pip install -U pip

# On Windows
python -m pip install -U pip


If you don’t have pip but you have the easy_install utility, you can use it to install pip:

easy_install pip


If you have neither pip nor easy_install, use the approach described here to install pip: https://pip.pypa.io/en/latest/installing/

Alternatively, you can download the source package directly and uncompress it. You can then either run python setup.py install or python setup.py develop to install it, or simply add the source directory to your PYTHONPATH (this will only work for Python 2.x).

## Requirements for C++ code generation¶

C++ code generation is highly recommended since it can drastically increase the speed of simulations (see Computational methods and efficiency for details). To use it, you need a C++ compiler and either Cython or weave (only for Python 2.x). Cython/weave will be automatically installed if you perform the installation via Anaconda, as recommended. Otherwise you can install them in the usual way, e.g. using pip install cython or pip install weave.

### Linux and OS X¶

On Linux and Mac OS X, you will most likely already have a working C++ compiler installed (try calling g++ --version in a terminal). If not, use your distribution’s package manager to install a g++ package.

### Windows¶

On Windows, the necessary steps to get Runtime code generation (i.e. Cython/weave) to work depend on the Python version you are using:

Python 2.7

This should be all you need.

Python 3.4

For 64 Bit Windows with Python 3.4, you have to additionally set up your environment correctly every time you run your Brian script (this is why we recommend against using this combination on Windows). To do this, run the following commands (assuming the default installation path) at the CMD prompt, or put them in a batch file:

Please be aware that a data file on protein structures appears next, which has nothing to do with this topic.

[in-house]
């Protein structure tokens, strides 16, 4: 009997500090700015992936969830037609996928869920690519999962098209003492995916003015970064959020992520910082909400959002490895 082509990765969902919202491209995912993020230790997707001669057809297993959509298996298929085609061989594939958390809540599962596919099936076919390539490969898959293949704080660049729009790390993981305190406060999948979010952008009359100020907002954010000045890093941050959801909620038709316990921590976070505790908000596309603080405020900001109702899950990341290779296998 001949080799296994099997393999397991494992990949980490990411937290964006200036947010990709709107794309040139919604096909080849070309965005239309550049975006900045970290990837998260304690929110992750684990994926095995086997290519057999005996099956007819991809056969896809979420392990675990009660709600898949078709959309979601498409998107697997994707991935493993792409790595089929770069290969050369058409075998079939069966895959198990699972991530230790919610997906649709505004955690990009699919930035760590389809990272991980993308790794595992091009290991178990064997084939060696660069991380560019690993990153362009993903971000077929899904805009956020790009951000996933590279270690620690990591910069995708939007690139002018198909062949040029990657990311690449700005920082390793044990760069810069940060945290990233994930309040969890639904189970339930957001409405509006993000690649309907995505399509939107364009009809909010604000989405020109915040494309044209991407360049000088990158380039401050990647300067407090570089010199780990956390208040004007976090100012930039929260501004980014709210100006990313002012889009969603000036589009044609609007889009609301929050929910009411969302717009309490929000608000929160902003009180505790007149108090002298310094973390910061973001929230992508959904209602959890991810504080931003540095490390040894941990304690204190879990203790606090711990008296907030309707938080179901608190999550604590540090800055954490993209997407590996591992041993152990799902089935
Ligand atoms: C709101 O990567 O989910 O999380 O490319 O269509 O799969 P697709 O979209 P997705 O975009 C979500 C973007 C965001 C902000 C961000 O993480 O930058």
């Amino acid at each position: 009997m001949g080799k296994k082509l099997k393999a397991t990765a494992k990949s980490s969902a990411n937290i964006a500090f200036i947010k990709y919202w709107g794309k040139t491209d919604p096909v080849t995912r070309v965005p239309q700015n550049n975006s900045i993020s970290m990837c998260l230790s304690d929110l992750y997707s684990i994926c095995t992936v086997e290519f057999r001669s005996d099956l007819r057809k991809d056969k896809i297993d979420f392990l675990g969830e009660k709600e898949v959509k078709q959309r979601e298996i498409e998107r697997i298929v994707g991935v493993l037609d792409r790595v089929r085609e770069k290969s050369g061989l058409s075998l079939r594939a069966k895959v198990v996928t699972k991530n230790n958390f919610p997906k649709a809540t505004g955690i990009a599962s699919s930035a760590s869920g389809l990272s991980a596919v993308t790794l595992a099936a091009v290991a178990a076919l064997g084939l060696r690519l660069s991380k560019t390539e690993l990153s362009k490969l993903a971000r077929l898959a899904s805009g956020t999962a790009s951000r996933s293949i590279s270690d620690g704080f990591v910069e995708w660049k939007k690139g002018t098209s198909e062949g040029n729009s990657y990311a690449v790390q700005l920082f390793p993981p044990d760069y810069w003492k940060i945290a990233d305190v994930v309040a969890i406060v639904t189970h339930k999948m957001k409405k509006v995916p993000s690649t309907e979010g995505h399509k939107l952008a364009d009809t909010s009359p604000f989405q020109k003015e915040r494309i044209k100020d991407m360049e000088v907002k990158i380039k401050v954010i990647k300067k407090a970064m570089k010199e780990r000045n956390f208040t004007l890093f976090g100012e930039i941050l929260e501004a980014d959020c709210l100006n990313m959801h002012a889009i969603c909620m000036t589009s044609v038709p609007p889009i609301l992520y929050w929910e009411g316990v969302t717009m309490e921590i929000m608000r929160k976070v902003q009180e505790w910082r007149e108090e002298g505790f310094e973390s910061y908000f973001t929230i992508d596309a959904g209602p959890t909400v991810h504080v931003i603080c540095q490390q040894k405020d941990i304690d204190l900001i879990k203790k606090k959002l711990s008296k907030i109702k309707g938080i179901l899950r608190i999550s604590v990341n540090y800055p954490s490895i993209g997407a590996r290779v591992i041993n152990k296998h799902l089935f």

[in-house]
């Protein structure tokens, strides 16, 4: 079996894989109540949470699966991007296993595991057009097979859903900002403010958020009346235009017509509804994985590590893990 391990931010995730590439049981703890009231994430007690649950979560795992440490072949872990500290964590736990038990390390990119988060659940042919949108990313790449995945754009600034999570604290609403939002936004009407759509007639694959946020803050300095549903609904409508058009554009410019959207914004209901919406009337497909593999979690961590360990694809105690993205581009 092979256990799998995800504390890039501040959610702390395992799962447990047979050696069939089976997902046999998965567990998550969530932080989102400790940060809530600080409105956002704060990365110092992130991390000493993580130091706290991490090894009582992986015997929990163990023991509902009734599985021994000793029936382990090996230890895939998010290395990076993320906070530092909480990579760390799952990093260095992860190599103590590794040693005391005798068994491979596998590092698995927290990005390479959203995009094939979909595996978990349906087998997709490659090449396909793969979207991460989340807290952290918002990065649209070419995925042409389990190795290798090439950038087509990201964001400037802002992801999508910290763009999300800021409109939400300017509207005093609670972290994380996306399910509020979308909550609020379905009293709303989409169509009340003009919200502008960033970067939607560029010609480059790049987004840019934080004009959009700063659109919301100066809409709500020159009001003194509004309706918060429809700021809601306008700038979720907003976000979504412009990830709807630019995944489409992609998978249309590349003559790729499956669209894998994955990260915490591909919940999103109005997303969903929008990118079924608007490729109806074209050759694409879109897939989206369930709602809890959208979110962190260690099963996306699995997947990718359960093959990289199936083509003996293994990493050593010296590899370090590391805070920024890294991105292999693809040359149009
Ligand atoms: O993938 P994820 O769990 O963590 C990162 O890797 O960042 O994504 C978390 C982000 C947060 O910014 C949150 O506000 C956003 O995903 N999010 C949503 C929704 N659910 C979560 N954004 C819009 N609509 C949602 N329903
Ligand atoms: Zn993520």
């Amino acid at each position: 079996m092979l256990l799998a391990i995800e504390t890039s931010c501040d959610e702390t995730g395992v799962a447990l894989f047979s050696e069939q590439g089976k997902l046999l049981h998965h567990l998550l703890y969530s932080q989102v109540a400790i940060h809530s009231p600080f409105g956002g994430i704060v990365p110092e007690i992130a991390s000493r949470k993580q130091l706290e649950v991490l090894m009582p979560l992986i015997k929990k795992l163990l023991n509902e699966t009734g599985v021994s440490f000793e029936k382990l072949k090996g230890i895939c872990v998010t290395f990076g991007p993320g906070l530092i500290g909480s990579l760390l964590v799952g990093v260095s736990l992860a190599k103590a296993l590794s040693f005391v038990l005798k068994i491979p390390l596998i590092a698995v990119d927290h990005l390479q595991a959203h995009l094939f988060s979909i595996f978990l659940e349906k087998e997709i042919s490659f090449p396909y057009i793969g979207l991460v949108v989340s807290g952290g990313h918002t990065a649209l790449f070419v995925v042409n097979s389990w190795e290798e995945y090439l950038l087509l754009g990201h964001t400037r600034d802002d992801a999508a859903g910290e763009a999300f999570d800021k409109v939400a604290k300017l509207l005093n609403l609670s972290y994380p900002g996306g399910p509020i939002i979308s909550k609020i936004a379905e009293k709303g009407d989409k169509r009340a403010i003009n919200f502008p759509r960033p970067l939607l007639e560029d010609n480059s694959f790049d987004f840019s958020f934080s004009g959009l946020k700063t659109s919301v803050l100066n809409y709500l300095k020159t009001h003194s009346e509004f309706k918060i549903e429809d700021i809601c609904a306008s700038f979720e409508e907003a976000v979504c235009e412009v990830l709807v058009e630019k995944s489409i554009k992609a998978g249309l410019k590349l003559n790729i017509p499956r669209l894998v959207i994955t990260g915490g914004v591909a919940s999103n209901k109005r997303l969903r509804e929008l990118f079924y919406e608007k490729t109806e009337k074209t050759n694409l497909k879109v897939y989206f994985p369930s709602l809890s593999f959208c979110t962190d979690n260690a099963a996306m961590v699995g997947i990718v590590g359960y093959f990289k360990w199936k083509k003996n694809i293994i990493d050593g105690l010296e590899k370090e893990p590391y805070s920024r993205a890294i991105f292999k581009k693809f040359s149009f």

setlocal EnableDelayedExpansion
CALL "C:\Program Files\Microsoft SDKs\Windows\v7.1\Bin\SetEnv.cmd" /x64 /release
set DISTUTILS_USE_SDK=1


Python 3.5

• Download and install Visual Studio Community 2015. Do not chose the default install but instead customize it, the only necessary option is “Programming Languages / Visual C++ / Common Tools for Visual C++ 2015”

For Standalone code generation, you can either use the compiler installed above or any other version of Visual Studio – in this case, the Python version does not matter.

Try running the test suite (see Testing Brian below) after the installation to make sure everything is working as expected.

## Development version¶

To run the latest development code, you can install from brian-team’s “dev” channel with Anaconda. Note that if you previously added the brian-team channel to your list of channels, you have to first remove it:

conda config --remove channels brian-team -f


Also uninstall any version of Brian 2 that you might have previously installed:

conda remove brian2


Finally, install the brian2 package from the development channel:

conda install -c brian-team/channel/dev brian2


If this fails with an error message about the py-cpuinfo package (a dependency that we provide in the main brian-team channel), install it from the main channel:

conda install -c brian-team py-cpuinfo


Then repeat the command to install Brian 2 from the development channel.

You can also directly clone the git repository at github (https://github.com/brian-team/brian2) and then run python setup.py install or python setup.py develop or simply add the source directory to your PYTHONPATH (this will only work for Python 2.x).

Finally, another option is to use pip to directly install from github:

pip install https://github.com/brian-team/brian2/archive/master.zip


## Testing Brian¶

If you have the nose testing utility installed, you can run Brian’s test suite:

import brian2
brian2.test()


It should end with “OK”, possibly showing a number of skipped tests but no warnings or errors. For more control about the tests that are run see the developer documentation on testing.